Photo of forced laborers Mykola Ripenetskyi, Feodosiy Bezvushko, and Areon Fliorko, Khmelnytskyi Oblast

These photos are among the first in the collection. The inscriptions on the backs confirm that forced laborer Mykola Ripenetskyi sent them to his family – wife and son. We managed to find little information about him. He was born on May 25, 1893, in the village of Ruda, Kamyanets-Podilsky district, Khmelnytsky region. He was a cook by occupation. Starting in June 1943, he was forced to work in the city of Chemnitz in Saxony. The portrait photos must have been taken shortly after arrival for personal documents, a work card, or work records.

Forced laborer Mykola Ripenetskyi
From the collection of NGO "After Silence"

For etern[ity]
Memory Ripenetskyi Mykola

The documents stored in the Arolsen Archives – The International Center on Nazi Persecution revealed that Ripenetsky was arrested for an unknown reason. On November 11, 1944, he was transported from Chemnitz to the Flossenbürg concentration camp in Bavaria. His camp number was 35129. On December 4, 1944, Ripenetsky was transferred to the Mittelbau concentration camp near Nordhausen, Thuringia. His camp number there was 101661.

On January 1945, he was placed in the so-called Boelke barracks (Boelke-Kaserne) in Nordhausen. A newly created sub-camp in the Mittelbau system housed prisoners considered unfit for work. Due to the extremely high mortality rate, the prisoners themselves called it a "crematorium for the living." On February 9, 1945, Ripenetsky was taken to the camp infirmary. On March 2, 1945, the valuables he had on him were returned to Mittelbau. In the register of "discharges from the infirmary," his name is dated March 3, 1945. He must have died on that or the following days.

Forced laborers Areon Florko, Mykola Ripenetskyi, and Feodosii Bezvushko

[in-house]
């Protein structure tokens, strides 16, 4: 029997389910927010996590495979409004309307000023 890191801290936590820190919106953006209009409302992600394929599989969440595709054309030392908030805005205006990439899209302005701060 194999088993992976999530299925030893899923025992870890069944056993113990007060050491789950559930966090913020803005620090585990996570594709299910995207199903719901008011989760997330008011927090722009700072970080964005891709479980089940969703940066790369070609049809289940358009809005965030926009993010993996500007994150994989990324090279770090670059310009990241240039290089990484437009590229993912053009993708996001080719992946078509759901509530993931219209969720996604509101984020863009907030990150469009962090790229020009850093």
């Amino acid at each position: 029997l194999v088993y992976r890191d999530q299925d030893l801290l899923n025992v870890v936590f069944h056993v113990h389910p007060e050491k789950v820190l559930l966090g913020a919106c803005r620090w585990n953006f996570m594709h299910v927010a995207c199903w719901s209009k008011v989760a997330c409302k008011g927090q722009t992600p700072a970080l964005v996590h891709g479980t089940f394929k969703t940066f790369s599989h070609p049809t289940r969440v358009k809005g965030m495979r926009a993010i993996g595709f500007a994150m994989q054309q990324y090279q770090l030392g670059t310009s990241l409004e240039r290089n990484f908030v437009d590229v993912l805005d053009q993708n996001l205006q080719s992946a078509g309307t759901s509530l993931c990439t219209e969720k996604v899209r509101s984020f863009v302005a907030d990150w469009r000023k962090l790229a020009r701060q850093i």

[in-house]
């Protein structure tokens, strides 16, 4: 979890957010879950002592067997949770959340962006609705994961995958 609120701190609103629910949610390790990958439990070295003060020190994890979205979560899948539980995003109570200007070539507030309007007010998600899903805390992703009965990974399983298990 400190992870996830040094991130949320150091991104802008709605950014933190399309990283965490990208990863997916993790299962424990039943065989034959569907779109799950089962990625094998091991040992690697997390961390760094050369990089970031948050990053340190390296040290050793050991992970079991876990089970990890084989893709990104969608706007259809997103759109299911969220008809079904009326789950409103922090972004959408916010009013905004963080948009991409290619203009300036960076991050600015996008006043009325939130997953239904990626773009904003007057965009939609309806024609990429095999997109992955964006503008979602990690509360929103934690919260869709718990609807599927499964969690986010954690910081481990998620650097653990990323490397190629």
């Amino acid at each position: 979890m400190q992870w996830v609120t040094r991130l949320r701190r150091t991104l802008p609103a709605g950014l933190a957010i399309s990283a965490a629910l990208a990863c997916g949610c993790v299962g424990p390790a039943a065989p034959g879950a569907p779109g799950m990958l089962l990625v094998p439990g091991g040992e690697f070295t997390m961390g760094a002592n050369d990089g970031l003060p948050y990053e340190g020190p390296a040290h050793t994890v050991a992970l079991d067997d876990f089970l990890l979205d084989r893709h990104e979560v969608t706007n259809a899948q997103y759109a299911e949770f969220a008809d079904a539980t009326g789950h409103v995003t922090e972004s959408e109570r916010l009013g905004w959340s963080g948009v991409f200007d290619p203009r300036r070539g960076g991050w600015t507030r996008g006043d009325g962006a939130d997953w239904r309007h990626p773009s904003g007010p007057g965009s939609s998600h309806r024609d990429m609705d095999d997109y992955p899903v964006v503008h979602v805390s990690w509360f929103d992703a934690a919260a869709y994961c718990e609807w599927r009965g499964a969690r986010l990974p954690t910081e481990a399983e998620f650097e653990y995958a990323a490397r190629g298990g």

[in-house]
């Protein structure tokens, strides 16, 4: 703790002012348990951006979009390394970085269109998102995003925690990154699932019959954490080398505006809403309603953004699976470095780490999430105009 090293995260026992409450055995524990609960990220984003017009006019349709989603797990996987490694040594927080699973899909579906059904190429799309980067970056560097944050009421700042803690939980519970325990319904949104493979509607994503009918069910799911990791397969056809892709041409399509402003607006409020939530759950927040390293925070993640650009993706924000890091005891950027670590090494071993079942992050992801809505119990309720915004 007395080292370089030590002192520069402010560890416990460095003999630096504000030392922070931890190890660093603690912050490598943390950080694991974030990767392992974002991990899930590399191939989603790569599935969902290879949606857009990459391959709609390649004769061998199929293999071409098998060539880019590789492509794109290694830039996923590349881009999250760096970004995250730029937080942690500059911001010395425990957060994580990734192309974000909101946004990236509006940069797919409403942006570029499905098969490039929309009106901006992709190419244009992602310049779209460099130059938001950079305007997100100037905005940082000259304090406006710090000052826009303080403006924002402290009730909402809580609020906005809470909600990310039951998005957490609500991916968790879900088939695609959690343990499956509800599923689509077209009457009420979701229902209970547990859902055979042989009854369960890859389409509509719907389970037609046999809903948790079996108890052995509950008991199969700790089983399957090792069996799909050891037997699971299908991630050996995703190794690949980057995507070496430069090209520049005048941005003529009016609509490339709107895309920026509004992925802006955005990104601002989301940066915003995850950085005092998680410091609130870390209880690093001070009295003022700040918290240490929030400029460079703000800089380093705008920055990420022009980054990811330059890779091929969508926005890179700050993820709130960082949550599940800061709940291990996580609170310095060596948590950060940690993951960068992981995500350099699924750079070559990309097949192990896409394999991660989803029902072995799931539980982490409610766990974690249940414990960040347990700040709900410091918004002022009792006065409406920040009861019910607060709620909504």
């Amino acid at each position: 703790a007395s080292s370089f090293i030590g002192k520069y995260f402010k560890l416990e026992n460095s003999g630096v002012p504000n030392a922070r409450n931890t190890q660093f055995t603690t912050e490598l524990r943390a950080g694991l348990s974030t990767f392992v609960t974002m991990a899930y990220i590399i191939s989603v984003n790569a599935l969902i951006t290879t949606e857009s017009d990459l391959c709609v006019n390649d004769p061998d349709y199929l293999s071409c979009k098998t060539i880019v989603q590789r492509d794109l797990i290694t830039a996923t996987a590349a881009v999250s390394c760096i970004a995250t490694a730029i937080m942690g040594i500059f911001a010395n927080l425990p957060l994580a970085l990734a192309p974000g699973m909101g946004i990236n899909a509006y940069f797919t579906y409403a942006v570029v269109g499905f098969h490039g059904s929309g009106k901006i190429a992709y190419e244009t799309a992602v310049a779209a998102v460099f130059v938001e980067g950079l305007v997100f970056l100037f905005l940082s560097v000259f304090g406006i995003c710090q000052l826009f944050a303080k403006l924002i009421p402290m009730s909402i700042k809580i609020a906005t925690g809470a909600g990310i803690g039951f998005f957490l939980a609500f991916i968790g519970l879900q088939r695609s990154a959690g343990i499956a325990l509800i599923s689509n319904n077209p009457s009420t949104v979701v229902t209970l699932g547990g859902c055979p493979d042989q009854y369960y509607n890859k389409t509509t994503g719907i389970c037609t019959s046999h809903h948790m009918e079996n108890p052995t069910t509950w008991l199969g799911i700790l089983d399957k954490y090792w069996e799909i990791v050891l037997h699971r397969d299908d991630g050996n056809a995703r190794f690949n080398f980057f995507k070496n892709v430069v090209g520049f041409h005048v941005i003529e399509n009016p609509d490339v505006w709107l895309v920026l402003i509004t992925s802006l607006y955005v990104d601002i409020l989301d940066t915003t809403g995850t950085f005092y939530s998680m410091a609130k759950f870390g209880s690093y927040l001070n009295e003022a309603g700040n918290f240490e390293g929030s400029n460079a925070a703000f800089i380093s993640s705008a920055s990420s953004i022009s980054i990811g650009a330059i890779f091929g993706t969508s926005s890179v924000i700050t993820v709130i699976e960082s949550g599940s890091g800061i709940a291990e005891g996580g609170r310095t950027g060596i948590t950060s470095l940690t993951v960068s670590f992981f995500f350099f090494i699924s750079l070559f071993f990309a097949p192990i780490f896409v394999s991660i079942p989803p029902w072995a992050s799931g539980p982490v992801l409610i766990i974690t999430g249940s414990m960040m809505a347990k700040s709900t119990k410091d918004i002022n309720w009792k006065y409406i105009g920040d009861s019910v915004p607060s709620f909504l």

From the collection of NGO "After Silence"

Picture taken of three friend[s] from Orynyn
Ripenetskyi Mykola 50 y.o.
v Kizia
1 Bezvushko Feodosii On. 42 y.o.
2 Florko Areon St. 47 y.o.
City of Chemnitz
Germany
June 5, 1943
[signature]
To my dears Manusia and Tolychka
your hubby and dad[d]y
Ripenetskyi Kolia

In one of the photos, Ripenetskyi has been photographed next to two other forced laborers – his fellow villagers Feodosii Onufriiovych Bezvushko and Areon Stepanovych Florko. Both were born in the village of Kizia, Orynyn (now Kamianets-Podilskyi) district, Khmelnytskyi region: Bezvushko in 1904 and Florko in 1898. At least since June 1943 they were conscripted to forced labor in Chemnitz. They used the following addresses to send messages to their relatives: Chemnitz, Reichenheiner Strasse 42, Hans Erler. The latter was the owner of the locksmith workshops, where Bezvushko and Florko must have worked at first.

From 1943 to 1945, Bezvushko was hospitalized thrice with gastritis and tonsils inflammation. According to the hospital registers, on October 25, 1943, he was admitted to the hospital from the police prison on Anaberger Street (Anabergerstraße). On December 10, 1943, and December 7, 1944, he was taken to the hospital from the camp on 93 Berndorf Street (Berndorfstraße).

Since October 19, 1943, Florko worked in the sawmill of Moritz Rauner's company in Kingenthal, south of Chemnitz. He lived in the Old Castle camp (Lager Altes Schloss).

The filtration files of Bezvushko and Florko could not be found in the State Archives of Khmelnytsky region. Yet we discovered that both returned to their native village after the war. Both died there.